In March 2017, FXCollaborative (previously FXFOWLE) released a study that investigated whether it’s feasible to design high-rise residential buildings in NYC to the Passive House Standard. Spoiler alert—it is! But despite the many demonstrable benefits of Passive House, and the relative ease of buildings in NYC to be designed this way, we are still not witnessing an uptick in adoption of the building standard.
Are Passive House projects more challenging? And in which ways? What needs to be done to encourage the adoption of Passive House? On March 29th, Urban Green Council’s panel discussion—moderated by Ken Levenson of 475 High Performance Building Supply—shifted the spotlight away from design feasibility and toward the barriers hindering implementation.
But first, let’s get back to basics. What is Passive House?
Developed in the 1990s by the Passive House Institute of Darmstadt Germany, this international building standard applies the following five basic fundamentals: a thermal-bridge-free design, an airtight enclosure, thermal insulation, high-performance windows and ventilation with heat recovery. When these five principles work in concert, post-occupancy studies have shown that buildings have much lower energy demand, high indoor air quality, thermal comfort and better acoustics. The building standard can be applied worldwide; there are existing projects in China, Japan, Australia, Belgium, Austria, Mexico, and even Antarctica!
Next stop, New York City.
The city has some noteworthy Passive House buildings, the latest being The House at Cornell Tech—the world’s tallest Passive House. The building has 350 units that will be used by both students and faculty at the university. If you think all Passive House buildings are new, shiny and modern, you are in for a surprise. Some of the Passive House retrofits in NYC include brownstones and a landmark building; these important projects serve as examples of how the standard can be achieved in existing buildings.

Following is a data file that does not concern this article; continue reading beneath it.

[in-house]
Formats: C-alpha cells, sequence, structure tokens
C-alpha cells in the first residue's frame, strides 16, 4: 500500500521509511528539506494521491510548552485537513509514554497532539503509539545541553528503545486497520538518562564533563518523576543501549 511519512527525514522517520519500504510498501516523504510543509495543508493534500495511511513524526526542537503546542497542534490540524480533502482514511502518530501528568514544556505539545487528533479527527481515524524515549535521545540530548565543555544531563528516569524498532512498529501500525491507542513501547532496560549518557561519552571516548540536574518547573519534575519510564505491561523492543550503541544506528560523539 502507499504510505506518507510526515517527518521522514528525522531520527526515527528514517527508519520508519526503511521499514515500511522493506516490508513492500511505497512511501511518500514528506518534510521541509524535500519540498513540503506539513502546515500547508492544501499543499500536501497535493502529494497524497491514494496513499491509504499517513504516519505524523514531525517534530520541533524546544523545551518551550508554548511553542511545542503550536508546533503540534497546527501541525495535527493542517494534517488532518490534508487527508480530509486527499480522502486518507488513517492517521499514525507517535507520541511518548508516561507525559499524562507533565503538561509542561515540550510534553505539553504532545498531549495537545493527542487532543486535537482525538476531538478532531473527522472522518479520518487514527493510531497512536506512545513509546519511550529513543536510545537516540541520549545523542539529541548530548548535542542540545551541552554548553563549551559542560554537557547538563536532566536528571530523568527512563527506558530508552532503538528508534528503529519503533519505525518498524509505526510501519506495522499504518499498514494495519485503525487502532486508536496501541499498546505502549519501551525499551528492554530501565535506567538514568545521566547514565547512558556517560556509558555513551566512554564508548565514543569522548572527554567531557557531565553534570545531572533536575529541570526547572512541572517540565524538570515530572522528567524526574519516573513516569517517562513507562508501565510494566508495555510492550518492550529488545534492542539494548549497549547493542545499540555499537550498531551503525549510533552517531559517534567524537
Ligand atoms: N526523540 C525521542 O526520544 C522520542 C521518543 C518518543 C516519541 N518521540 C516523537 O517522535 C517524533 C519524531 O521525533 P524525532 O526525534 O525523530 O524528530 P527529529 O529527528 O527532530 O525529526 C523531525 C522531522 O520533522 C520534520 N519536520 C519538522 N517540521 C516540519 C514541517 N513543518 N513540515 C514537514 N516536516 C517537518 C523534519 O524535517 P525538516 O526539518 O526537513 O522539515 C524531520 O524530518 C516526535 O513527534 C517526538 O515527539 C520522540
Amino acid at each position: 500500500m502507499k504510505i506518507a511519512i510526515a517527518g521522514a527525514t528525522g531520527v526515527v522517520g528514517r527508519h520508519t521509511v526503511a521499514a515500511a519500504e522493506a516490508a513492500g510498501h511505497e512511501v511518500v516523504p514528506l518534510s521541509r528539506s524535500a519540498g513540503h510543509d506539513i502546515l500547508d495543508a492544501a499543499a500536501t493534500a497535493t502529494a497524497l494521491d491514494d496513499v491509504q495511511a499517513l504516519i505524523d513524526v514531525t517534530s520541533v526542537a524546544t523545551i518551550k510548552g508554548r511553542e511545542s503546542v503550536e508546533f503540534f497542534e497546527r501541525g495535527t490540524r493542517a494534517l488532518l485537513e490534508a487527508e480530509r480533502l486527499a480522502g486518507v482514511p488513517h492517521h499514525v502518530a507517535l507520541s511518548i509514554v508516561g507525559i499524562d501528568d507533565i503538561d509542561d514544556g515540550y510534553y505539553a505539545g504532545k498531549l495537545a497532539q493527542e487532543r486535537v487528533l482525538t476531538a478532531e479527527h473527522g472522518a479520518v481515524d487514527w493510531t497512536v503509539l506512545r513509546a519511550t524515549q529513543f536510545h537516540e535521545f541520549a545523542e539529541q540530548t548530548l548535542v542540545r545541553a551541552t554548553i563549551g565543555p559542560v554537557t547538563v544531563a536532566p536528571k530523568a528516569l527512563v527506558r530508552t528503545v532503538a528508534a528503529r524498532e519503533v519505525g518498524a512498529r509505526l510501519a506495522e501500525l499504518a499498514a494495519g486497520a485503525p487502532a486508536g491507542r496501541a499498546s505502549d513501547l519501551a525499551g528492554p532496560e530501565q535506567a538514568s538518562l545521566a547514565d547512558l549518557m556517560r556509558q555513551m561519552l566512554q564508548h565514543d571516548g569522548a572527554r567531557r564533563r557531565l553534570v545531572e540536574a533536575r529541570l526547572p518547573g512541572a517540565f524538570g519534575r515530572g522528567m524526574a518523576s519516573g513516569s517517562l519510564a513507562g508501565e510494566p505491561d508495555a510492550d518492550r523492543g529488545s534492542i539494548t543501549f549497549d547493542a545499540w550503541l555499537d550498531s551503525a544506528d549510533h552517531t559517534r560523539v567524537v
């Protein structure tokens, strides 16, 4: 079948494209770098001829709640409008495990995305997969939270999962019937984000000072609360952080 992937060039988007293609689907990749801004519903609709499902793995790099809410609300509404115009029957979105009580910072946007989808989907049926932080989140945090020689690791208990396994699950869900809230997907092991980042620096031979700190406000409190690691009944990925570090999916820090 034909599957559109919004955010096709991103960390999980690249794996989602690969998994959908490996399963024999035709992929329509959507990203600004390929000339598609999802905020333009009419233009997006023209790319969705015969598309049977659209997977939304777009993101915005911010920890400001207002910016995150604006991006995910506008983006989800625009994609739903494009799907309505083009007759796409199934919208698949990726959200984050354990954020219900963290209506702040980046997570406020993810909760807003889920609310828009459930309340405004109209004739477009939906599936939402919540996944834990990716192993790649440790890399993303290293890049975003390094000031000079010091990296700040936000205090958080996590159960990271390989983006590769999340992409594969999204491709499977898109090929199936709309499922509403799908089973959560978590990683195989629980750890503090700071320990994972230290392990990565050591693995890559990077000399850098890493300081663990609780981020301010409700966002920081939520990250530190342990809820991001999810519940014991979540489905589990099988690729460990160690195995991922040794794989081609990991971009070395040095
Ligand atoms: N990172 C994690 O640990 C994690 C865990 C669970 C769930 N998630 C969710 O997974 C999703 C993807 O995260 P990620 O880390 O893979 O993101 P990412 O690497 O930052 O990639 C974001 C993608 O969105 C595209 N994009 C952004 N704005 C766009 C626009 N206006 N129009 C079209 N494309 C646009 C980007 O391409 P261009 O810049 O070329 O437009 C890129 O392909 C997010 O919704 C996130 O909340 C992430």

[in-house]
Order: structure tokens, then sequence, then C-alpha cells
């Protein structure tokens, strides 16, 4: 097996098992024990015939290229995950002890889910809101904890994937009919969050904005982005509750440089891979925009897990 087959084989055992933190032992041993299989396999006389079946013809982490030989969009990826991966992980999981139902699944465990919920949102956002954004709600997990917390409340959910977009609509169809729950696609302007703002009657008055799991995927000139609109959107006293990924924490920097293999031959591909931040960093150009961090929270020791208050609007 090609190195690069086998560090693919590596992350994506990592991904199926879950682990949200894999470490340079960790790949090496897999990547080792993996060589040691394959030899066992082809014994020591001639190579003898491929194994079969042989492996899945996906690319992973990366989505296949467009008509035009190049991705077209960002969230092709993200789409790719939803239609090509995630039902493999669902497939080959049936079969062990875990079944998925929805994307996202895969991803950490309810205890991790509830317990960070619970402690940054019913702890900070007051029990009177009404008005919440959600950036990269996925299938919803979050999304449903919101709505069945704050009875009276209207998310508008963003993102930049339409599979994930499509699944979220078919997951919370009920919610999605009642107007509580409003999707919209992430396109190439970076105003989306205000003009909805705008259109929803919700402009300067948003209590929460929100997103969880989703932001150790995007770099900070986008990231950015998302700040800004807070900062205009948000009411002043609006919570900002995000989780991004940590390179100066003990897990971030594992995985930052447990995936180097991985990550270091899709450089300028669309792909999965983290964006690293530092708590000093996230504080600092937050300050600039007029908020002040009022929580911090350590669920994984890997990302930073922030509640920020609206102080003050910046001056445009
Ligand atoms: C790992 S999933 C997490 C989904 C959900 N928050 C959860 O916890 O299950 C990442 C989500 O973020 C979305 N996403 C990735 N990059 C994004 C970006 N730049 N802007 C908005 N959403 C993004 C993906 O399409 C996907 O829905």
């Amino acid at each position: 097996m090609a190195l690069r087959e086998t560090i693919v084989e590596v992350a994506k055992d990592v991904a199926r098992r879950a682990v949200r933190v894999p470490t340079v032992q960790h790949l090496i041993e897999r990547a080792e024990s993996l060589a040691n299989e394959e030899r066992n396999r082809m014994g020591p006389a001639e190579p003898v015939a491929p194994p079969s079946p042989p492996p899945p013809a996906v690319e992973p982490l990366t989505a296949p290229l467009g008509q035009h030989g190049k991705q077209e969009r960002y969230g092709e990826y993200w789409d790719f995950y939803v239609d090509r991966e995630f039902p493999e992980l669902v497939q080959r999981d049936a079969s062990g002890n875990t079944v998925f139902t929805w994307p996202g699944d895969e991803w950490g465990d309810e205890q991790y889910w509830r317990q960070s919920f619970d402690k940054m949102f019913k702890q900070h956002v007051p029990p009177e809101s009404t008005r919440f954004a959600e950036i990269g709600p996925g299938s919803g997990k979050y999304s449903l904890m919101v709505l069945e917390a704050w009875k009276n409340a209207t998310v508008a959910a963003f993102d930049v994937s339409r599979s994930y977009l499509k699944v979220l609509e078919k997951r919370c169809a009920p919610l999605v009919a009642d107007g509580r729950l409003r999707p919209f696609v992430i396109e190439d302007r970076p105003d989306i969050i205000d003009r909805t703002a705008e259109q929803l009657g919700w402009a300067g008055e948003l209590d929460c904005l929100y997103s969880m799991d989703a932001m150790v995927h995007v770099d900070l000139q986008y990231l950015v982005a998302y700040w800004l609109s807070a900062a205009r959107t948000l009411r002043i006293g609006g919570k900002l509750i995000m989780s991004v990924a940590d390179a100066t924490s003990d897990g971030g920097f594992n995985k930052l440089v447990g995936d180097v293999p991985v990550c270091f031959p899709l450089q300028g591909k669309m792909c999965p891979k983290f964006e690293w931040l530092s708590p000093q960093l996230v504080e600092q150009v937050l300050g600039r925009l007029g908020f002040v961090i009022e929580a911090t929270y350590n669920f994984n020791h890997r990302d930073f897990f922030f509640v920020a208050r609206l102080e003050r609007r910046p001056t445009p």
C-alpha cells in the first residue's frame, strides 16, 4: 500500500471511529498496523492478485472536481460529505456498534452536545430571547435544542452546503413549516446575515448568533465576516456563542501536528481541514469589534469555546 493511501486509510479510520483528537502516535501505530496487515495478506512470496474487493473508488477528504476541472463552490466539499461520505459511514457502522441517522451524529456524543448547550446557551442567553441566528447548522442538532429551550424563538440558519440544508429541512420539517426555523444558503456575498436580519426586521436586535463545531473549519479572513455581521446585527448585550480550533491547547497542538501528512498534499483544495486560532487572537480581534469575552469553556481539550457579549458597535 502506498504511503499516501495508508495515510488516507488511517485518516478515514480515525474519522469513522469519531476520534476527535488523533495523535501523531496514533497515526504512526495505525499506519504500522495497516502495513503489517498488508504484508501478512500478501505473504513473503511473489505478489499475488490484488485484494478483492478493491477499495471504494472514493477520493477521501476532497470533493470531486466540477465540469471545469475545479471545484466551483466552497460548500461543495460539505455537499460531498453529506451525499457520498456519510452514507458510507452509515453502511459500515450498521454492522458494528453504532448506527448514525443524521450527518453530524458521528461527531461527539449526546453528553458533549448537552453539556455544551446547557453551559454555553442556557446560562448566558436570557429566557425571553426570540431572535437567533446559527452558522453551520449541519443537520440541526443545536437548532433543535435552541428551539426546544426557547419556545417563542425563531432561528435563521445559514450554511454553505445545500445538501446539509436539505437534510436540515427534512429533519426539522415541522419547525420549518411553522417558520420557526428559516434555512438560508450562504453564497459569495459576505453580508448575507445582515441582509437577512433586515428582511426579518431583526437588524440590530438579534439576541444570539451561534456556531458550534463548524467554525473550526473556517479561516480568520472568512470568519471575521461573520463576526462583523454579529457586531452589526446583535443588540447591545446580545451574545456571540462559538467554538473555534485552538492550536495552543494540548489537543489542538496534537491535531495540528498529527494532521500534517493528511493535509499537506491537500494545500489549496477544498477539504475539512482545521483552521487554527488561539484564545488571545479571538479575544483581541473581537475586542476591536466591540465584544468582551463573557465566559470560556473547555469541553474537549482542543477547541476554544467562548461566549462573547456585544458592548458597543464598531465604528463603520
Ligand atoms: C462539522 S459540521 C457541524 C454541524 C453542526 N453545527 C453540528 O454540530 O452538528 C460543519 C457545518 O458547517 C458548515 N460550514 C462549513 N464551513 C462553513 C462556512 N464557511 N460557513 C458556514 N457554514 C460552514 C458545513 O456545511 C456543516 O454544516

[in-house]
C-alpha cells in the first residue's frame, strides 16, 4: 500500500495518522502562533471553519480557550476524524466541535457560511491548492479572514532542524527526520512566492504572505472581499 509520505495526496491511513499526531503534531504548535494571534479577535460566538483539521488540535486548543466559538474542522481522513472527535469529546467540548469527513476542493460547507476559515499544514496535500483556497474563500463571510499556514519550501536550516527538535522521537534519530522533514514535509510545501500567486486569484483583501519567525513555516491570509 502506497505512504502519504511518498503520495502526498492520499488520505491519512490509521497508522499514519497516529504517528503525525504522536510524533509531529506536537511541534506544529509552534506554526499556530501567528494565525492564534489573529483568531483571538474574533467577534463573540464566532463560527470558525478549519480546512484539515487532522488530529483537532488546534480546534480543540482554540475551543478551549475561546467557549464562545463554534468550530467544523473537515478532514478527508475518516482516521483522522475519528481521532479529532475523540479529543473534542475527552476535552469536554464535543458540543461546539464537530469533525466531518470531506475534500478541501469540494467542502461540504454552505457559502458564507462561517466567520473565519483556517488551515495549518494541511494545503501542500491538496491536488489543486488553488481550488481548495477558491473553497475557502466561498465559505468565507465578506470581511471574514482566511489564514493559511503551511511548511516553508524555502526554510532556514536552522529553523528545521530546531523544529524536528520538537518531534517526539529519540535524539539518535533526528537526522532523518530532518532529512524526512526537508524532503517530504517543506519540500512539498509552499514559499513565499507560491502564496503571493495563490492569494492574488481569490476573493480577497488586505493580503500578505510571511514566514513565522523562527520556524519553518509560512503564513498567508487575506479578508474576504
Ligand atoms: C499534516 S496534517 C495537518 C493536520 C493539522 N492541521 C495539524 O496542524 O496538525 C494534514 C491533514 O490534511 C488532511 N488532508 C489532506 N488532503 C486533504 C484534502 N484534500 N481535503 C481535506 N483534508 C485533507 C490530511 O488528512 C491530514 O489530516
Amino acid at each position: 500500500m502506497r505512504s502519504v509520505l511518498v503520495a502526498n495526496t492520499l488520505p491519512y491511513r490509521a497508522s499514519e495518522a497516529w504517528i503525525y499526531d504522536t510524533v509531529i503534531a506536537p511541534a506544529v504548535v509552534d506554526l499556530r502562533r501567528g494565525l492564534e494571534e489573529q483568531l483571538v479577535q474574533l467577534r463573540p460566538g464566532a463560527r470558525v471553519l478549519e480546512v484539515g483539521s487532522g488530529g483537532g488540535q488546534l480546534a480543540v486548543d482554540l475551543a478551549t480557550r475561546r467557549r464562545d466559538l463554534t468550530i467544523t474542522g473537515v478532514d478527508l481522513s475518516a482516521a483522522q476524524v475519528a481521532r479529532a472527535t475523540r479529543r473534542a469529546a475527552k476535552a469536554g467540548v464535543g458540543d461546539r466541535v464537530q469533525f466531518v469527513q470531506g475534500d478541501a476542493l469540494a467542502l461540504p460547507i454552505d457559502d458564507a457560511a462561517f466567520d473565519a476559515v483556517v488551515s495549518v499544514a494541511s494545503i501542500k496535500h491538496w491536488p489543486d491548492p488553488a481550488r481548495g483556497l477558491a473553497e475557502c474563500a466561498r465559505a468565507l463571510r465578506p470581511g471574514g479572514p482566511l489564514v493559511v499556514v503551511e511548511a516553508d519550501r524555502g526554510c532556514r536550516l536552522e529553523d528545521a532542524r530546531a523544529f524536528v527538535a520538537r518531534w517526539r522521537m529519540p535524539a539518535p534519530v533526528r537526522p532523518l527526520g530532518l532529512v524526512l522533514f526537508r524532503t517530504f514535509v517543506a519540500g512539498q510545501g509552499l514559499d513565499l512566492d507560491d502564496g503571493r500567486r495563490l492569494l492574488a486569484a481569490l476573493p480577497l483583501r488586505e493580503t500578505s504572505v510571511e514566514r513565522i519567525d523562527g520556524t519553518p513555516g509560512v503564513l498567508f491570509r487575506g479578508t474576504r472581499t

Panelist Ryan Cassidy, RiseBoro’s Director of Properties, thoughtfully shared why his department builds to passive—passive building allows the organization to meet its triple bottom line for affordable projects. Decreased operating expenses and improvement in public health outcomes are just a few of the key advantages of Passive House that cater to Riseboro’s model.
However, these benefits are not without initial challenges. Cassidy noted the extensive amount of work performed by the architect to ensure that details were executed accurately by the contractors and to provide guidance where necessary on-site. His comments were echoed by the other panelists (Ilana Judah of FXCollaborative Architects and James Hannah of Bright Power), who stressed the importance of communication and education among project team members. On some projects, the contractors go to great lengths, conducting training on and off-site, to ensure that the building is airtight and the integrity of the vapor barrier is maintained.
The adoption of Passive House at scale will definitely require greater knowledge and skills across the entire industry. And building to the Passive House standard demands quality assurance beyond typical construction. As noted by the panelists, the design and construction team should be trained in the fundamentals of passive house building and design. They must actively participate in knowledge-sharing within the community and encourage project teams to make “new mistakes.” Only then will we see a higher rate of adoption of the building standard.